Why CIOs & Developers are Seldom on the Same Page

There are at least two types of people in an IT organization. Developers are the creative, curious types. The CIO, on the other hand, wants to make sure all IT functions operate securely and sustainably within budget. These two functions are often at odds, but Toby Wolpe argues at ZDNet that their inherent differences are a source of incredible productivity.

Long View, Short View

A problem arises with new developer frameworks. Although these tools truly streamline the workload of developers, they may not be viable in the long term, a concern for CIOs. This is a conflict of short versus long-term thinking, with developers snatching up tools for the latest trends, and CIOs worrying that the supplies for these techniques will become obsolete with a shifting market. For them, it’s a matter of investment.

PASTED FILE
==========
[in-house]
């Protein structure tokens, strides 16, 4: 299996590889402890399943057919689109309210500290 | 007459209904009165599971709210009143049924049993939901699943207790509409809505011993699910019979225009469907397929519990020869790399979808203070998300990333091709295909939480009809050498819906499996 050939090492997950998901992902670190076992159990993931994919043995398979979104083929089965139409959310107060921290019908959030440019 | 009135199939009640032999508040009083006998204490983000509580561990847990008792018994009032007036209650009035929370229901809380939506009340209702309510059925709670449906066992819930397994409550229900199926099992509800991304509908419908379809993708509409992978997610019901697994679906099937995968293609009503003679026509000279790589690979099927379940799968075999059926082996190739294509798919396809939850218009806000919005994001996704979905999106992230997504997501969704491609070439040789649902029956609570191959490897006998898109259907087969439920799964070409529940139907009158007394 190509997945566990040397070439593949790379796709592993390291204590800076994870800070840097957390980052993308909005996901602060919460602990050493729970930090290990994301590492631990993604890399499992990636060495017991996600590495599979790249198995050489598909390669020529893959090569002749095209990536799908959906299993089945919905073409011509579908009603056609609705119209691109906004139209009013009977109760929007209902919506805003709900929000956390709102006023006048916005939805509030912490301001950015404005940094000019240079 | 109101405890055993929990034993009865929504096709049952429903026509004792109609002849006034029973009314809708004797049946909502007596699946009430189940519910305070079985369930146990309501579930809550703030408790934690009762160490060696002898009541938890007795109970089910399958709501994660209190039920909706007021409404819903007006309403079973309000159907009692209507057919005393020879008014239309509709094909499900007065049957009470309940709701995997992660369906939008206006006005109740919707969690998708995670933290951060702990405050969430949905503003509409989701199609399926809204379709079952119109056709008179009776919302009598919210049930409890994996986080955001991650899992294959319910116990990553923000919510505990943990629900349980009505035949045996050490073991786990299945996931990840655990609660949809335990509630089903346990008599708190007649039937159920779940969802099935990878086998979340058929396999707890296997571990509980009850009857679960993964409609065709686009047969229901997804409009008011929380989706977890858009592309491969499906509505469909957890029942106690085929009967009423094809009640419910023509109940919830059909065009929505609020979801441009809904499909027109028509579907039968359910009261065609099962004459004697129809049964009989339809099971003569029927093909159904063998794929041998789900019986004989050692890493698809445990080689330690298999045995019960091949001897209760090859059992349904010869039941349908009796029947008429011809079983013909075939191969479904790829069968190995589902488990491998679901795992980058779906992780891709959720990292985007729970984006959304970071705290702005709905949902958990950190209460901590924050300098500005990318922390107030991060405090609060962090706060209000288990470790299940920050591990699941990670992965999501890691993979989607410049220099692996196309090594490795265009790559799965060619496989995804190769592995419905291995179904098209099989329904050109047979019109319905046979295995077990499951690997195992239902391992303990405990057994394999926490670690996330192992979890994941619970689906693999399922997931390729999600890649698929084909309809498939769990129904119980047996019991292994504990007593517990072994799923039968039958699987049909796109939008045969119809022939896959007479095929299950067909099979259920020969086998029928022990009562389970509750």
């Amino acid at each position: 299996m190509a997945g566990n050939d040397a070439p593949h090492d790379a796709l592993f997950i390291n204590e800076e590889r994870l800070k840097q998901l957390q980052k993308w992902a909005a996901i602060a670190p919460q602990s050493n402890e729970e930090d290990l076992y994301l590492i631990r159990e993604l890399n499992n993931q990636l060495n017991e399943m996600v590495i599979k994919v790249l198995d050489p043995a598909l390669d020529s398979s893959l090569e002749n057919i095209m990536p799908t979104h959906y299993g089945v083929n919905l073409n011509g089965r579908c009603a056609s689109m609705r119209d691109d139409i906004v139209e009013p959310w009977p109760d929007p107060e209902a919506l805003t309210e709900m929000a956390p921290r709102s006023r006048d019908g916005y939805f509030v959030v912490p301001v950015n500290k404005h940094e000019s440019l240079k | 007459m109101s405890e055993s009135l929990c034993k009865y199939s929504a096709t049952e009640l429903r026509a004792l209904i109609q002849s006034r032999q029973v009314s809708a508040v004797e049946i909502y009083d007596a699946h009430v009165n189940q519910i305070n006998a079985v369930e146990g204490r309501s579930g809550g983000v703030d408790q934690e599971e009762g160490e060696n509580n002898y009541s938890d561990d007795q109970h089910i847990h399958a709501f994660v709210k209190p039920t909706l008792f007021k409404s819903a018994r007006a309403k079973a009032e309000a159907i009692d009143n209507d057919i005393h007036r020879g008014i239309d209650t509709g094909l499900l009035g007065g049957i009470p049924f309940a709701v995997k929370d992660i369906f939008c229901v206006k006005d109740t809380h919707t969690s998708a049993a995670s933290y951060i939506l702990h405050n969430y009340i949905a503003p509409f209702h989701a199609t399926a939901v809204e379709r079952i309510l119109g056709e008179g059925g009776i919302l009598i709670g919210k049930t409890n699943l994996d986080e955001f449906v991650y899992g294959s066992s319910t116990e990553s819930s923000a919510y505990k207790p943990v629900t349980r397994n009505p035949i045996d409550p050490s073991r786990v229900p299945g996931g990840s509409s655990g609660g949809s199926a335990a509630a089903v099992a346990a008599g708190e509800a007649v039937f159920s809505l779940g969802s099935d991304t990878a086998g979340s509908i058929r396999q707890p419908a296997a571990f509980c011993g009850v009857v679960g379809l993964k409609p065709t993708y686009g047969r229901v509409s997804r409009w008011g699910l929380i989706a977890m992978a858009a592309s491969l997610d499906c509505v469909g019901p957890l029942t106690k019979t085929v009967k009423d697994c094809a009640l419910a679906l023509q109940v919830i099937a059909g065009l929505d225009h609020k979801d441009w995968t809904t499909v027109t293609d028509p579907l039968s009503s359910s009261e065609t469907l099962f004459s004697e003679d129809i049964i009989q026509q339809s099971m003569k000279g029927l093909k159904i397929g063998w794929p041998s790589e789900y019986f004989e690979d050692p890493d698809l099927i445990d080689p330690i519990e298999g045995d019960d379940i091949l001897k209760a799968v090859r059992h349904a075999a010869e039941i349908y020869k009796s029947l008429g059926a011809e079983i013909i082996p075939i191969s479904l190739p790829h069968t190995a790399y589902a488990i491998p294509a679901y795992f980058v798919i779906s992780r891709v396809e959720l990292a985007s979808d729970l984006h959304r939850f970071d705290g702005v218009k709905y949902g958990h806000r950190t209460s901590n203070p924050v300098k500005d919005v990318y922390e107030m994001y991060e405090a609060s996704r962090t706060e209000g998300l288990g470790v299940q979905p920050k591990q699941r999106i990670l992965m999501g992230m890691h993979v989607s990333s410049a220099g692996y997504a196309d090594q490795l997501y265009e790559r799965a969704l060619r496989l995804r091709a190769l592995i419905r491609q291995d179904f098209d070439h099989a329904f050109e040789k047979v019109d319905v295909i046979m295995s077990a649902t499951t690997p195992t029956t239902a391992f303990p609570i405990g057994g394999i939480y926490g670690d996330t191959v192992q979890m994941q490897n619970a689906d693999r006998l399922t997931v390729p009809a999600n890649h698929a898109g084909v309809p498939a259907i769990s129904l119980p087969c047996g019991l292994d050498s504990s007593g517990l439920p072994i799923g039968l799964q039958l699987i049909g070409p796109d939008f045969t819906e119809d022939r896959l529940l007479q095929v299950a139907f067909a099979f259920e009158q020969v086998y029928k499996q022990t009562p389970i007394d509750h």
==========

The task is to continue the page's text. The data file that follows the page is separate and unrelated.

But innovation is important, and CIOs need to find ways to let developers play with the latest trends. The solution, according to Redis Labs’ Itamar Haber, is to divide the development workforce in two. One group focuses on maintaining the business infrastructure using company-issued tools while the other group focuses on experimentation. Either way, keep this in mind:

The company needs a model where developers can test new principles and ideas, which, if successful and sufficiently mature, can then be adopted officially. The process needs to be relatively low risk and involve only a small portion of IT investment.

The Limitation of Standards

“If it doesn’t work, throw it away,” says Haber of developers’ creative initiatives. This approach is preferable to learning, all too late, that your enterprise has fallen behind the times without any recourse in a new and evolving market. A prime example is the relational database, the Bob Ross painting of the IT world. Sure, it’s an efficient and replicable model to be shared across practitioners. But oh, the limitations!

Read the original, ZDNet article here:

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